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historicalmarkerproject/markers/HM26QA_salamander_Lake-Oswego-OR.html
This mass of solidified iron from the hearth of the Oswego furnace is known as a 'Salamander'. It is named after a mythological amphibian that lived in fire. Salamanders often formed in the bottom of 19th Century iron furnaces and were removed, wi…
historicalmarkerproject/markers/HM26Q9_the-man-from-k-787-asx-601-700-ksix-returned-with-eels-to-feed-his-people_Lake-Oswego-OR.html
Ikanum are traditional stories. One such story from Victoria Howard of Grand Ronde is told about the area around Lake Oswego. The story tells of a particularly hostile winter, in which cold and starvation threatened the entire village of k̓a…
historicalmarkerproject/markers/HM26Q2_green-street_Lake-Oswego-OR.html
Henry Dodge Green and his brother John Green came to Oregon from New York in 1852. In partnership with H. C. Leonard, the Green brothers procured the gas and water franchises for the City of Portland. The cost of shipping cast-iron gas and water p…
historicalmarkerproject/markers/HM26PB_lakewood-school-1928_Lake-Oswego-OR.html
On this site in 1893, Oswego's first public school was built and served the hildren of the town until it was outgrown, and replaced in 1928 by this handsome Colonial Revival style structure. Originally called Oswego Grammar School, it was renamed …
historicalmarkerproject/markers/HM26O1_lower-oswego-creek-bridge_Lake-Oswego-OR.html
"Charcoal haulers would cross the covered bridge and follow the trail along the river...." Mary Goodall, Oregon's Iron Dream, (1958, p. 76) At least four bridges have been built at the mouth of Oswego Creek and adjacent to Oswego Landing ove…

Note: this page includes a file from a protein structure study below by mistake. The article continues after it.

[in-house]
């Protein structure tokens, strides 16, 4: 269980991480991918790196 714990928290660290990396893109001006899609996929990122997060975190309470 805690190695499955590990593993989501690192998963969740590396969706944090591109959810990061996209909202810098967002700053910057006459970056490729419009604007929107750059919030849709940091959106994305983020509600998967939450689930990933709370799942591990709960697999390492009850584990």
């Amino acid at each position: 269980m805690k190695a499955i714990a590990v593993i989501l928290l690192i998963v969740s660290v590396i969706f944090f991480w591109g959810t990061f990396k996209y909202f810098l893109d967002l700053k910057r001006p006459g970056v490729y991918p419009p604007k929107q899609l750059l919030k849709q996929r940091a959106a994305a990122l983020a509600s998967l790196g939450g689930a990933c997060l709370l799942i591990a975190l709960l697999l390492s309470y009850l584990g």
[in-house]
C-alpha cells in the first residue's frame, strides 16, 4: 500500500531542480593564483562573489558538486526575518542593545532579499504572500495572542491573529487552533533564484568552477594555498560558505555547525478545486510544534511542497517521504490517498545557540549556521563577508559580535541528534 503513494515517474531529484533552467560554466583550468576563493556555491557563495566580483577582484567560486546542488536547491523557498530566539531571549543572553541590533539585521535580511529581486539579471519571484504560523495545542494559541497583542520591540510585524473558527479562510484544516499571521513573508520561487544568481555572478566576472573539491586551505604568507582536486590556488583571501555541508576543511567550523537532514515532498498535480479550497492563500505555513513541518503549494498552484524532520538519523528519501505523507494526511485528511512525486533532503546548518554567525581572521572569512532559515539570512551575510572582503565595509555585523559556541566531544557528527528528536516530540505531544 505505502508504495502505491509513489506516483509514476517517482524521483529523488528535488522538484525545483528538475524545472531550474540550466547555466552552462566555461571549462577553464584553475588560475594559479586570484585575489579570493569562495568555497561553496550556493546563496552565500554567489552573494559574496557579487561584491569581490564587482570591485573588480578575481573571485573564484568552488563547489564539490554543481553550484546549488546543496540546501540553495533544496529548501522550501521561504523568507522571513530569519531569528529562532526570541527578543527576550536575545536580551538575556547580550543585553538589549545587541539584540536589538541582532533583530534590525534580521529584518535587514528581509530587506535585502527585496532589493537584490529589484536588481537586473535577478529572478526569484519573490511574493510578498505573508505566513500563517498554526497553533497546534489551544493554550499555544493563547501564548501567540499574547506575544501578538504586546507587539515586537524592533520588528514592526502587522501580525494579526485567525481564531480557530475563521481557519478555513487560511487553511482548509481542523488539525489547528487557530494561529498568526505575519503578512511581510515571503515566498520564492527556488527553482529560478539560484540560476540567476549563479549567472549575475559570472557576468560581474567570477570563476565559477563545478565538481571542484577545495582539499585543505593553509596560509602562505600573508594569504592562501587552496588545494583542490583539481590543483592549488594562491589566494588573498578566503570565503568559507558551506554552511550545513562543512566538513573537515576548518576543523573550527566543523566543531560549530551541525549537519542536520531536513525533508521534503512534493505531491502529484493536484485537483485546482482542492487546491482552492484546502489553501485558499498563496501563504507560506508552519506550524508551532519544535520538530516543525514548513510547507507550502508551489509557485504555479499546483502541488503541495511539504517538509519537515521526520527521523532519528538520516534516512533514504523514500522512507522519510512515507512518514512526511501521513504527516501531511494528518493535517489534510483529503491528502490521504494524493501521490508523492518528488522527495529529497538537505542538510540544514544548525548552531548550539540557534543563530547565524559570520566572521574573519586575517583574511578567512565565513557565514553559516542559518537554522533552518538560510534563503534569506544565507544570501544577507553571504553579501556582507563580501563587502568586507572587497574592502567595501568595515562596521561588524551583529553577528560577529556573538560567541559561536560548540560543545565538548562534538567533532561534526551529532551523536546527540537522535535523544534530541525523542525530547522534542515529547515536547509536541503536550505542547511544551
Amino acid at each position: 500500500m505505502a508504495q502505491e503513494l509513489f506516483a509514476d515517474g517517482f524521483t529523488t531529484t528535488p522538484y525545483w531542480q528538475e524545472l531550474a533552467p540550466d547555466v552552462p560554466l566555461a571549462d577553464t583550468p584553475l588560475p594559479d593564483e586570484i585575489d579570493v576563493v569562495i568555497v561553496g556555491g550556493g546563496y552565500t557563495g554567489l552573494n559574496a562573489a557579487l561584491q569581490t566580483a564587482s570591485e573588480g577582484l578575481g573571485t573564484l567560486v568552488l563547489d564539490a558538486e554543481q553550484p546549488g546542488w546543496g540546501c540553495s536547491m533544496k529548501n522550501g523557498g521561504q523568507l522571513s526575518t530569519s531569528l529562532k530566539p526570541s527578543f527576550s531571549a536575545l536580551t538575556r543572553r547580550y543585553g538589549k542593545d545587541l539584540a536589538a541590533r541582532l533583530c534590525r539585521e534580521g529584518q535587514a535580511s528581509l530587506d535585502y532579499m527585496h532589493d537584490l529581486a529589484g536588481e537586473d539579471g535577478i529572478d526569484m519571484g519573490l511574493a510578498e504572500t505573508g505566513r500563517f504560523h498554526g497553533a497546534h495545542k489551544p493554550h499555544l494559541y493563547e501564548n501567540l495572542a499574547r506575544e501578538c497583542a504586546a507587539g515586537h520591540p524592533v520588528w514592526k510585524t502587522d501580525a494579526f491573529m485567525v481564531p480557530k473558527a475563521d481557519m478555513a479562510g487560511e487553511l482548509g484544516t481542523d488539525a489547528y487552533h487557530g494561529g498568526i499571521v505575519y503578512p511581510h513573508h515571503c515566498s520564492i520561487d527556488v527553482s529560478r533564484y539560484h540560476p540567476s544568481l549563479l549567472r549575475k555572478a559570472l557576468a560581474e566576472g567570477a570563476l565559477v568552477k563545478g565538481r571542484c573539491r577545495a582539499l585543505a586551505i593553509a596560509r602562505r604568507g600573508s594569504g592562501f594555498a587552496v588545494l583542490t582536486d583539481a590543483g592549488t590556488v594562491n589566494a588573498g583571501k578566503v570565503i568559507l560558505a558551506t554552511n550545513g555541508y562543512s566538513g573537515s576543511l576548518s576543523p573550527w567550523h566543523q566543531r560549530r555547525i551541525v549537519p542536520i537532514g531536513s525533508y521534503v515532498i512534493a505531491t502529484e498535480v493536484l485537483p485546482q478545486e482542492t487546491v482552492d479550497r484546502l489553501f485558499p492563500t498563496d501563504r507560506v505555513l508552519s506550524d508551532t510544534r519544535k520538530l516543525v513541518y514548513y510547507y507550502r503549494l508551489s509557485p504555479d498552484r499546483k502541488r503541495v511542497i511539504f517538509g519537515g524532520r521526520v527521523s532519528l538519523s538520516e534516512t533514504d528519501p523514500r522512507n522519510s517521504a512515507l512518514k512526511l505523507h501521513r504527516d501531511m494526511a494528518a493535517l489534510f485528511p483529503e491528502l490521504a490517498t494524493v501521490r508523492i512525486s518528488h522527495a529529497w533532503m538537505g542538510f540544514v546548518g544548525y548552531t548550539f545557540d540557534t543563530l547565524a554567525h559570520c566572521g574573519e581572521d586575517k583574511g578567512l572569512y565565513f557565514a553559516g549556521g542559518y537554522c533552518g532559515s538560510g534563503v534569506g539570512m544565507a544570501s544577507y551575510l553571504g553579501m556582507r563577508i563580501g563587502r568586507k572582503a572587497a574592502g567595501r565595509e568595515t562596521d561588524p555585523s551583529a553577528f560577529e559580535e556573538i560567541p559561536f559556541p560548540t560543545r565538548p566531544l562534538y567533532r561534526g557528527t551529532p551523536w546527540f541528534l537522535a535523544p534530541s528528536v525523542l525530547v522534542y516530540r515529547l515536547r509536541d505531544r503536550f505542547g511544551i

historicalmarkerproject/markers/HM25QT_golden_Wolf-Creek-OR.html
Established in 1890, this mining town was unique in Western annals in that it had two churches and no saloons. The miners went to Placer off Grave Creek for "refreshments". Rev. William Ruble, leader of a group commonly known as "Campbellites" b…
historicalmarkerproject/markers/HM25QS_gold_Wolf-Creek-OR.html
(Three panels are located at this information kiosk:) Imagine carrying just a backpack and a pick and hearing the shouts of "Gold!" as the rang through this valley. It's 1851. You've traveled hundreds of miles to make you fortune in C…
historicalmarkerproject/markers/HM25Q7_grave-creek_Wolf-Creek-OR.html
In 1846 the Crowley Family arrived in the valley with the first wagon train over the Applegate Trail. Martha Leland Crowley, a daughter, succumbed to typhoid fever at the age of 16. She was buried here in a casket made of timber boards from som…
historicalmarkerproject/markers/HM25Q6_the-applegate-trail_Wolf-Creek-OR.html
Jesse and Lindsay Applegate, members of the first wave of Oregon Trail emigrants, watched their ten-year old sons drown in the Columbia River when a boat overturned in the rapids near The Dalles in 1843. Once their families were settled, the Apple…
historicalmarkerproject/markers/HM25Q5_febble-hungry-and-haggard_Wolf-Creek-OR.html
Generations of Oregon school children learned the lyrics of a song: "Hurry up oh pioneers, your faithful little band must never fail." Applegate Trail emigrants struggled to follow this advice, but the mountainous terrain of northern Josephine Cou…
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